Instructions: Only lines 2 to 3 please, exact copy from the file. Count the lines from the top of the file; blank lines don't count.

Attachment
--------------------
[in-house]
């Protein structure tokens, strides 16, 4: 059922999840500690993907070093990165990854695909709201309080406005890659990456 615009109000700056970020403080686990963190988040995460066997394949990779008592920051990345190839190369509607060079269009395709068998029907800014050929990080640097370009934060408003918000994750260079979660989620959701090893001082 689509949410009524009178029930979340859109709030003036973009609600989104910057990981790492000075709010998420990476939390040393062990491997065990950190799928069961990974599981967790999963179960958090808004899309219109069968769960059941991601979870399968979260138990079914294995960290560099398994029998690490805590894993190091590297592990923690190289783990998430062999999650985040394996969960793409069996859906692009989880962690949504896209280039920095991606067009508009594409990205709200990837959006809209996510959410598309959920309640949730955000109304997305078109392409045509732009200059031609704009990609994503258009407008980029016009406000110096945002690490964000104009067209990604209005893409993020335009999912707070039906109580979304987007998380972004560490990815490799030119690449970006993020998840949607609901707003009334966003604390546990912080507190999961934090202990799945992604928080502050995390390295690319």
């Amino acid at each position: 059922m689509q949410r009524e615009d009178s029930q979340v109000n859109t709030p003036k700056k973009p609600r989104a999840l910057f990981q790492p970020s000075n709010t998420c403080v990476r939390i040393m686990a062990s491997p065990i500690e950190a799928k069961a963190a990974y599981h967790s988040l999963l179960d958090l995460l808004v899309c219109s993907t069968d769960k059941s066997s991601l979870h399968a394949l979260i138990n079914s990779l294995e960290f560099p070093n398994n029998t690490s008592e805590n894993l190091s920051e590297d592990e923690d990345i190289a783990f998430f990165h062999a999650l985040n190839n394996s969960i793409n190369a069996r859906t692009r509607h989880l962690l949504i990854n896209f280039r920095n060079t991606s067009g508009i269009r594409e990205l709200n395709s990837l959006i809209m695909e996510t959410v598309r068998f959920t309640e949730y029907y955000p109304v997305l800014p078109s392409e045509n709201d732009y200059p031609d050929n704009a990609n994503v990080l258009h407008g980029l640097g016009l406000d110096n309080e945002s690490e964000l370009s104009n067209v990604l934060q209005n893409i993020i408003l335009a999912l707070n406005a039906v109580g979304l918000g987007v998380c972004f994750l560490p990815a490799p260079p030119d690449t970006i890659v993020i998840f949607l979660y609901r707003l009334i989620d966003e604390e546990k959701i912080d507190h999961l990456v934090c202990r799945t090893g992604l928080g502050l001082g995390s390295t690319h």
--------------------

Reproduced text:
């Protein structure tokens, strides 16, 4: 059922999840500690993907070093990165990854695909709201309080406005890659990456 615009109000700056970020403080686990963190988040995460066997394949990779008592920051990345190839190369509607060079269009395709068998029907800014050929990080640097370009934060408003918000994750260079979660989620959701090893001082 689509949410009524009178029930979340859109709030003036973009609600989104910057990981790492000075709010998420990476939390040393062990491997065990950190799928069961990974599981967790999963179960958090808004899309219109069968769960059941991601979870399968979260138990079914294995960290560099398994029998690490805590894993190091590297592990923690190289783990998430062999999650985040394996969960793409069996859906692009989880962690949504896209280039920095991606067009508009594409990205709200990837959006809209996510959410598309959920309640949730955000109304997305078109392409045509732009200059031609704009990609994503258009407008980029016009406000110096945002690490964000104009067209990604209005893409993020335009999912707070039906109580979304987007998380972004560490990815490799030119690449970006993020998840949607609901707003009334966003604390546990912080507190999961934090202990799945992604928080502050995390390295690319």
């Amino acid at each position: 059922m689509q949410r009524e615009d009178s029930q979340v109000n859109t709030p003036k700056k973009p609600r989104a999840l910057f990981q790492p970020s000075n709010t998420c403080v990476r939390i040393m686990a062990s491997p065990i500690e950190a799928k069961a963190a990974y599981h967790s988040l999963l179960d958090l995460l808004v899309c219109s993907t069968d769960k059941s066997s991601l979870h399968a394949l979260i138990n079914s990779l294995e960290f560099p070093n398994n029998t690490s008592e805590n894993l190091s920051e590297d592990e923690d990345i190289a783990f998430f990165h062999a999650l985040n190839n394996s969960i793409n190369a069996r859906t692009r509607h989880l962690l949504i990854n896209f280039r920095n060079t991606s067009g508009i269009r594409e990205l709200n395709s990837l959006i809209m695909e996510t959410v598309r068998f959920t309640e949730y029907y955000p109304v997305l800014p078109s392409e045509n709201d732009y200059p031609d050929n704009a990609n994503v990080l258009h407008g980029l640097g016009l406000d110096n309080e945002s690490e964000l370009s104009n067209v990604l934060q209005n893409i993020i408003l335009a999912l707070n406005a039906v109580g979304l918000g987007v998380c972004f994750l560490p990815a490799p260079p030119d690449t970006i890659v993020i998840f949607l979660y609901r707003l009334i989620d966003e604390e546990k959701i912080d507190h999961l990456v934090c202990r799945t090893g992604l928080g502050l001082g995390s390295t690319h």